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Sunscreen

Sunscreen or sunblock is a lotion that blocks ultraviolet radiation from the sun, and which reduces sunburn and other damage to the skin, leading to a lower risk of skin cancer.

The best sunscreens block both UVB (ultraviolet radiation with wavelength between 315 and 280 nm), which can cause sunburn, and UVA (380–315 nm), which damages the skin without causing sunburn. Most sunscreens work by containing either an organic chemical compound that absorbs ultraviolet light (such as oxybenzone) or an opaque material that reflects light (such as titanium dioxide, zinc oxide), or a combination of an organic chemical compound and an opaque compound.

Many people apply sunscreen when participating in outdoor activities during the summer. However, some experts suggest wearing sunscreen throughout the year to prevent cumulative damage, and to lower the risk of skin cancer. It is recommended that sunscreen be applied 30 minutes before exposure to the sun.

Dosing for sunscreen can be calculated using the formula for body surface area and subsequently subtracting the area covered by clothing. The dose used in FDA sunscreen testing is 2 mg/cm2. From a sample calculation in a FDA monograph, if one assumes an "average" adult build of height 5'4" (163 cm) and weight 150 lb (68 kg) with a 32" (82 cm) waist, that adult wearing a bathing suit covering the groin area should apply 29 grams (approximately 1 fluid ounce) evenly to the uncovered body area.

Sunscreen inhibits the production of Vitamin D. Though excessive sun exposure has been conclusively linked to some forms of skin cancer, Vitamin D is known to prevent other more dangerous forms of cancer. Season, geographic latitude, time of day, cloud cover, smog, skin type, and sunscreen all have an effect on Vitamin D production in the skin, but fifteen minutes per day of direct exposure to the sun is a generally accepted guideline to follow for optimum Vitamin D production.

History

The ancient Greeks used olive oil as a type of sunscreen. However, this was not very effective. Throughout the early twentieth century, H.A. Milton Blake, a South Australian chemist, as well as several other inventors attempted to create an effective sunscreen but failed.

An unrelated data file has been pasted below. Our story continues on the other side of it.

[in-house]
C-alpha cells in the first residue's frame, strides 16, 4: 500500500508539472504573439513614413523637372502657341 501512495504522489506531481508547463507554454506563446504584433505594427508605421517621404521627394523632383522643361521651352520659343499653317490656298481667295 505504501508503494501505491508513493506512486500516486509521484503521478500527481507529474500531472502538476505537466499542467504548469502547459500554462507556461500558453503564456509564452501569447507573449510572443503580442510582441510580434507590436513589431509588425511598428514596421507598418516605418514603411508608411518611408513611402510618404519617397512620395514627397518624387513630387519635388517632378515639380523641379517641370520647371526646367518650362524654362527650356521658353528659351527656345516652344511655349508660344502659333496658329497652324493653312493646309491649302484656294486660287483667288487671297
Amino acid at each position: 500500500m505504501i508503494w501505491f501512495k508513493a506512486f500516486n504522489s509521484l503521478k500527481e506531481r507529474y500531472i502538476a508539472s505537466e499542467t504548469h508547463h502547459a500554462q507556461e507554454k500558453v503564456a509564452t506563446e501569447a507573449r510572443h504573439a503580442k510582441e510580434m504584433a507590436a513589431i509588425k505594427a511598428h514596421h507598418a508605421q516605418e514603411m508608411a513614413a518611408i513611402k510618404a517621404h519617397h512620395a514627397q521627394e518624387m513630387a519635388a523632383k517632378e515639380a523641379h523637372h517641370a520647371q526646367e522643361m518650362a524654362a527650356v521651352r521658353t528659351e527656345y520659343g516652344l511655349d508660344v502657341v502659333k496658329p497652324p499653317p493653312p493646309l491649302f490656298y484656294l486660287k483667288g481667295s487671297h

It was not until 1944 that the first effective sunscreen was invented. At that time, World War II was in full swing and many soldiers were getting serious sunburn. A pharmacist named Benjamin Greene decided to create something that would save the soldiers from the sun’s harmful rays. In his wife’s oven, he created a sticky, red substance which he called "red vet pet". Greene tested it on his own bald head. It didn’t work nearly as well as modern sunscreens, but it was a start.

Greene then created a more user friendly sunscreen which he began selling to customers in and around Miami. He founded the Coppertone company and his sales boomed. The little protection his product offered had customers enthusiatic. People were no longer afraid of getting sunburn. In their eyes, the sun's harmful rays were conquered.

Sunscreen has come a long way since its initial conception. Modern products have much higher protection factors than Greene's sunscreen, and modern products can also be water- and sweat-proof. But there are also negative effects. Some people rely too much on the product and do not understand the limitations of the sun protection factor; they assume that buying anything over SPF 30 will automatically prevent them getting burnt no matter how long they can stay in the sun. Too much sunbathing is one of the major causes of skin cancer across the world.

Mechanism of Action